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July 25, 2007
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Five steps to selecting the best thermal imagers for your agency

By Brad Harvey
Thermal Imaging Product Manager at Bullard

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Evaluating Thermal Imagers (TIs)

As law enforcement agencies adopt thermal imaging technology, agency decision makers are faced with the challenge of selecting the right product and accessories to meet their specific needs. Evaluators must select among several technologies, a great number of product features, a range of accessories, and a wide variety of service and support offerings. With the increasing complexity of the market, many agencies are finding it difficult to determine which thermal imager (TI) and which accessories they should purchase. This article aims to provide a picture of the ideal evaluation process, which should result in your agency making the best purchase decision.

Step One:  Team Up and Learn

Start by selecting a team of people to manage the TI evaluation. It is important to include people of different ranks and specialties, including an officer with decision authority as well as line officers who will actually be using the TI. This variety on the team ensures that the selected unit is the actual unit that best meets the agency’s needs.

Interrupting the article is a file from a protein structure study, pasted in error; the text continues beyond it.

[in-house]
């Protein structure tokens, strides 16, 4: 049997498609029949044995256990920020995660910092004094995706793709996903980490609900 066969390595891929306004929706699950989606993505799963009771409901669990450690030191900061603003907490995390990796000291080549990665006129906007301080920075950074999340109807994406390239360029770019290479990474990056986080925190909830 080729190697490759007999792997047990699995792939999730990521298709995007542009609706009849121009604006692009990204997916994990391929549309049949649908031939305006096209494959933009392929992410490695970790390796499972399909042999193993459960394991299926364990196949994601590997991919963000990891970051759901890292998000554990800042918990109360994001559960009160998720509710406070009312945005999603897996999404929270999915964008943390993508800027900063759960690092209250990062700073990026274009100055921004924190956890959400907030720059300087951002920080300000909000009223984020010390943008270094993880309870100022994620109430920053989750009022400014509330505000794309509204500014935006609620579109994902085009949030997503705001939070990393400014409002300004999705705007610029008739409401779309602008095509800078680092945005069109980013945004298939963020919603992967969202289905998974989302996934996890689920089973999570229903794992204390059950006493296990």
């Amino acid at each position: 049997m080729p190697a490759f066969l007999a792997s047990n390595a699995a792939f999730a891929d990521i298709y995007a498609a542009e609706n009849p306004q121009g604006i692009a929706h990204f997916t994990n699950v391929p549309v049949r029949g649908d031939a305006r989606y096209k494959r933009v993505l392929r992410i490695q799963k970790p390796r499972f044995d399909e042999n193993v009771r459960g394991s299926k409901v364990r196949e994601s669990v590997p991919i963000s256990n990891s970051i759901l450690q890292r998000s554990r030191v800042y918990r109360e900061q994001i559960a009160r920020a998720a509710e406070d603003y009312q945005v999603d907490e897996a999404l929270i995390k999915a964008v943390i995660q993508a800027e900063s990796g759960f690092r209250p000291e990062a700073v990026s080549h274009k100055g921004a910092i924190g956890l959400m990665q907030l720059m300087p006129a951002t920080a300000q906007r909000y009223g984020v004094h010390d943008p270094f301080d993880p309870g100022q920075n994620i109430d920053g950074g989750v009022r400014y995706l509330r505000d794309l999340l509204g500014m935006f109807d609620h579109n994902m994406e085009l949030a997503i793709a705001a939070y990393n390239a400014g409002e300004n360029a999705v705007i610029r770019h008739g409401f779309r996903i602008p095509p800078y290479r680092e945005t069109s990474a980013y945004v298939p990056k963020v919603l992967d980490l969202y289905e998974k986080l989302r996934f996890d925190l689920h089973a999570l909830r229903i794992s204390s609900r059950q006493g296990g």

Before initiating the evaluation, take the time to learn the basics of thermal imaging. How does the technology work?  What are the uses and limitations of TIs?  Evaluation teams should seek instruction from local agencies using TIs, local or state training agencies, private consulting or training groups, national trade shows, training seminars and even TI manufacturers. Be sure to verify what you are learning from as many independent sources as possible, because there is a lot of conflicting and inaccurate information in the field.

Law enforcement agencies lacking the resources or time to conduct an independent evaluation can request results from trusted agencies that have conducted extensive evaluations. By using evaluation reports from outside sources, an agency can gain the perspective of someone who has been through the process, without investing the time to conduct a thorough evaluation. If you rely on another agency’s report, try to compare their operational needs with yours to ensure that what is best for them is also best for you.

Step Two:  Do Your Homework